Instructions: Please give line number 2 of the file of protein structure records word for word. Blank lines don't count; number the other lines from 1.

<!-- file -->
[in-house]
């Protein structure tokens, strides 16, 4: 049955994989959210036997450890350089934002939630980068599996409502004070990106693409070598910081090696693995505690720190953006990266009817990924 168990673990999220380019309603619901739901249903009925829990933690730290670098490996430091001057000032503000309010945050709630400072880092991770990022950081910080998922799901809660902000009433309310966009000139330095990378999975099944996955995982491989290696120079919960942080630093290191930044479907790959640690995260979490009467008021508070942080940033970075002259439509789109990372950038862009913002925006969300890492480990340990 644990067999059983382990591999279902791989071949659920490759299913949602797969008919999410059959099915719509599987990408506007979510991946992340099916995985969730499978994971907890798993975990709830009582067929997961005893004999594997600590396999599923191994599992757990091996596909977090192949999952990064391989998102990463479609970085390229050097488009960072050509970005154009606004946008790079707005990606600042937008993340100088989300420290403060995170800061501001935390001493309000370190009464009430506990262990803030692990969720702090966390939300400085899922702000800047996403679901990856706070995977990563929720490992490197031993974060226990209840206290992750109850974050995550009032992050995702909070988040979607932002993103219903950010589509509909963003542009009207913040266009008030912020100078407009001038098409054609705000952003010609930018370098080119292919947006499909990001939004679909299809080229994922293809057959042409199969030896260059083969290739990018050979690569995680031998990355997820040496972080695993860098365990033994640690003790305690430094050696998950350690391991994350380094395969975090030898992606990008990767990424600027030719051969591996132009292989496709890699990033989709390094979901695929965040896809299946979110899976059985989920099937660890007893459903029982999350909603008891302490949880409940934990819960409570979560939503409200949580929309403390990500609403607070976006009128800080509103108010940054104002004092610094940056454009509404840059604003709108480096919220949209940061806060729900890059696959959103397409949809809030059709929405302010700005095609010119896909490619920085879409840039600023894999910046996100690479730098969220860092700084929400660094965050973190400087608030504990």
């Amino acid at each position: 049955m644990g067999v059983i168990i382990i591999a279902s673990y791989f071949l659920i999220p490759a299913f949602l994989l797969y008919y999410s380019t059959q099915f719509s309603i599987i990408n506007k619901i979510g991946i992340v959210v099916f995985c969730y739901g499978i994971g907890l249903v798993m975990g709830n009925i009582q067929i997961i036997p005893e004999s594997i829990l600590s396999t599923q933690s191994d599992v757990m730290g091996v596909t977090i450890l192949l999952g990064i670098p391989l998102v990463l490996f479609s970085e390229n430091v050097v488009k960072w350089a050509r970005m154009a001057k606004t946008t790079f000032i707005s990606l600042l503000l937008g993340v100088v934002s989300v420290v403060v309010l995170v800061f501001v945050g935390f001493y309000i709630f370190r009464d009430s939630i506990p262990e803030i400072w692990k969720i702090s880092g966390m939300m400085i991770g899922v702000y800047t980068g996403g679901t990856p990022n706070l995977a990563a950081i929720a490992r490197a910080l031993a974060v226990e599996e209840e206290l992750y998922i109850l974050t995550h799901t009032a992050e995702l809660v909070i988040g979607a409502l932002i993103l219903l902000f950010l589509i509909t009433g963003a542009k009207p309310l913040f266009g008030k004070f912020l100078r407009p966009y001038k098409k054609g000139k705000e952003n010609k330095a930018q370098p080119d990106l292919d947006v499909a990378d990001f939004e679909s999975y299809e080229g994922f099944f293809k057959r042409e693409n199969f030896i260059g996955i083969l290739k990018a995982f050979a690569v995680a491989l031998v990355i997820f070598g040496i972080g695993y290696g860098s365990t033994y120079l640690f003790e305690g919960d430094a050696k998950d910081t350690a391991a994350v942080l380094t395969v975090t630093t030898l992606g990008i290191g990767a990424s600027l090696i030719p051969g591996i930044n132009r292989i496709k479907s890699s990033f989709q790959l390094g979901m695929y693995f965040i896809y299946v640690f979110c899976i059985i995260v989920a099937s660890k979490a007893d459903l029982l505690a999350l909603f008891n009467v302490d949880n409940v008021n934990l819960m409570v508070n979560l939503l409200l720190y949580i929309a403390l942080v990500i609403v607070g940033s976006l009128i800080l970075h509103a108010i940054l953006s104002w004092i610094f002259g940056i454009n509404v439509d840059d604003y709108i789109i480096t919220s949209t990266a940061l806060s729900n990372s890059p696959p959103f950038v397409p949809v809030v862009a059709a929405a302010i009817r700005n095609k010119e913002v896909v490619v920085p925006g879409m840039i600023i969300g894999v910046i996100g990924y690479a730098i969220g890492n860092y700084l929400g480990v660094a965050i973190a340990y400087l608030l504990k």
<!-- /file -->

């Protein structure tokens, strides 16, 4: 049955994989959210036997450890350089934002939630980068599996409502004070990106693409070598910081090696693995505690720190953006990266009817990924 168990673990999220380019309603619901739901249903009925829990933690730290670098490996430091001057000032503000309010945050709630400072880092991770990022950081910080998922799901809660902000009433309310966009000139330095990378999975099944996955995982491989290696120079919960942080630093290191930044479907790959640690995260979490009467008021508070942080940033970075002259439509789109990372950038862009913002925006969300890492480990340990 644990067999059983382990591999279902791989071949659920490759299913949602797969008919999410059959099915719509599987990408506007979510991946992340099916995985969730499978994971907890798993975990709830009582067929997961005893004999594997600590396999599923191994599992757990091996596909977090192949999952990064391989998102990463479609970085390229050097488009960072050509970005154009606004946008790079707005990606600042937008993340100088989300420290403060995170800061501001935390001493309000370190009464009430506990262990803030692990969720702090966390939300400085899922702000800047996403679901990856706070995977990563929720490992490197031993974060226990209840206290992750109850974050995550009032992050995702909070988040979607932002993103219903950010589509509909963003542009009207913040266009008030912020100078407009001038098409054609705000952003010609930018370098080119292919947006499909990001939004679909299809080229994922293809057959042409199969030896260059083969290739990018050979690569995680031998990355997820040496972080695993860098365990033994640690003790305690430094050696998950350690391991994350380094395969975090030898992606990008990767990424600027030719051969591996132009292989496709890699990033989709390094979901695929965040896809299946979110899976059985989920099937660890007893459903029982999350909603008891302490949880409940934990819960409570979560939503409200949580929309403390990500609403607070976006009128800080509103108010940054104002004092610094940056454009509404840059604003709108480096919220949209940061806060729900890059696959959103397409949809809030059709929405302010700005095609010119896909490619920085879409840039600023894999910046996100690479730098969220860092700084929400660094965050973190400087608030504990």